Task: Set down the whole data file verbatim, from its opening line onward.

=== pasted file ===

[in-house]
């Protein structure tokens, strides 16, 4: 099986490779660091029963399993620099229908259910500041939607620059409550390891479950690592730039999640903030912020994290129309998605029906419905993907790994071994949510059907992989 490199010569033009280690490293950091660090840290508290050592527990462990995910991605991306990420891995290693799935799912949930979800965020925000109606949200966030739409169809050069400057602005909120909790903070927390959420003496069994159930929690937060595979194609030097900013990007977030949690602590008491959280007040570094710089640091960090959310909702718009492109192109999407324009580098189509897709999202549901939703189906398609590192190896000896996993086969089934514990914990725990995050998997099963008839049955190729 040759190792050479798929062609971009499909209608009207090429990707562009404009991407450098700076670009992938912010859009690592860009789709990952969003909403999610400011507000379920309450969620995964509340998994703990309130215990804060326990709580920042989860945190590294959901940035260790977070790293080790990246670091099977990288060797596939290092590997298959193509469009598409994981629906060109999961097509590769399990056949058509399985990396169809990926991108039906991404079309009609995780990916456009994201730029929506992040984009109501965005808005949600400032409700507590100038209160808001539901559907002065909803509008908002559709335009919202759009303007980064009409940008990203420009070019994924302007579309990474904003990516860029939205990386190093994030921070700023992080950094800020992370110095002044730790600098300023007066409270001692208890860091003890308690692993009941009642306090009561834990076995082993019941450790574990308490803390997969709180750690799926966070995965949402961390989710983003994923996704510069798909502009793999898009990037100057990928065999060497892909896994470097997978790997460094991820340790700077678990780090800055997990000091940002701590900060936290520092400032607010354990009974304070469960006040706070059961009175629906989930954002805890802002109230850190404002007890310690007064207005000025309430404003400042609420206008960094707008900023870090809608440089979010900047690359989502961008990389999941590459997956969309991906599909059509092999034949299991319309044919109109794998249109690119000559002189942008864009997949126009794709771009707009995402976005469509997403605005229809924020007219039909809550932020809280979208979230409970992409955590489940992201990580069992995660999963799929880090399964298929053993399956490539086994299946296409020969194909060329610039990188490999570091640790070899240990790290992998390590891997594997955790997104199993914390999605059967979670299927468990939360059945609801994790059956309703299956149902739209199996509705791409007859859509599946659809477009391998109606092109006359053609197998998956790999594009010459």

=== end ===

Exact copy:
[in-house]
């Protein structure tokens, strides 16, 4: 099986490779660091029963399993620099229908259910500041939607620059409550390891479950690592730039999640903030912020994290129309998605029906419905993907790994071994949510059907992989 490199010569033009280690490293950091660090840290508290050592527990462990995910991605991306990420891995290693799935799912949930979800965020925000109606949200966030739409169809050069400057602005909120909790903070927390959420003496069994159930929690937060595979194609030097900013990007977030949690602590008491959280007040570094710089640091960090959310909702718009492109192109999407324009580098189509897709999202549901939703189906398609590192190896000896996993086969089934514990914990725990995050998997099963008839049955190729 040759190792050479798929062609971009499909209608009207090429990707562009404009991407450098700076670009992938912010859009690592860009789709990952969003909403999610400011507000379920309450969620995964509340998994703990309130215990804060326990709580920042989860945190590294959901940035260790977070790293080790990246670091099977990288060797596939290092590997298959193509469009598409994981629906060109999961097509590769399990056949058509399985990396169809990926991108039906991404079309009609995780990916456009994201730029929506992040984009109501965005808005949600400032409700507590100038209160808001539901559907002065909803509008908002559709335009919202759009303007980064009409940008990203420009070019994924302007579309990474904003990516860029939205990386190093994030921070700023992080950094800020992370110095002044730790600098300023007066409270001692208890860091003890308690692993009941009642306090009561834990076995082993019941450790574990308490803390997969709180750690799926966070995965949402961390989710983003994923996704510069798909502009793999898009990037100057990928065999060497892909896994470097997978790997460094991820340790700077678990780090800055997990000091940002701590900060936290520092400032607010354990009974304070469960006040706070059961009175629906989930954002805890802002109230850190404002007890310690007064207005000025309430404003400042609420206008960094707008900023870090809608440089979010900047690359989502961008990389999941590459997956969309991906599909059509092999034949299991319309044919109109794998249109690119000559002189942008864009997949126009794709771009707009995402976005469509997403605005229809924020007219039909809550932020809280979208979230409970992409955590489940992201990580069992995660999963799929880090399964298929053993399956490539086994299946296409020969194909060329610039990188490999570091640790070899240990790290992998390590891997594997955790997104199993914390999605059967979670299927468990939360059945609801994790059956309703299956149902739209199996509705791409007859859509599946659809477009391998109606092109006359053609197998998956790999594009010459």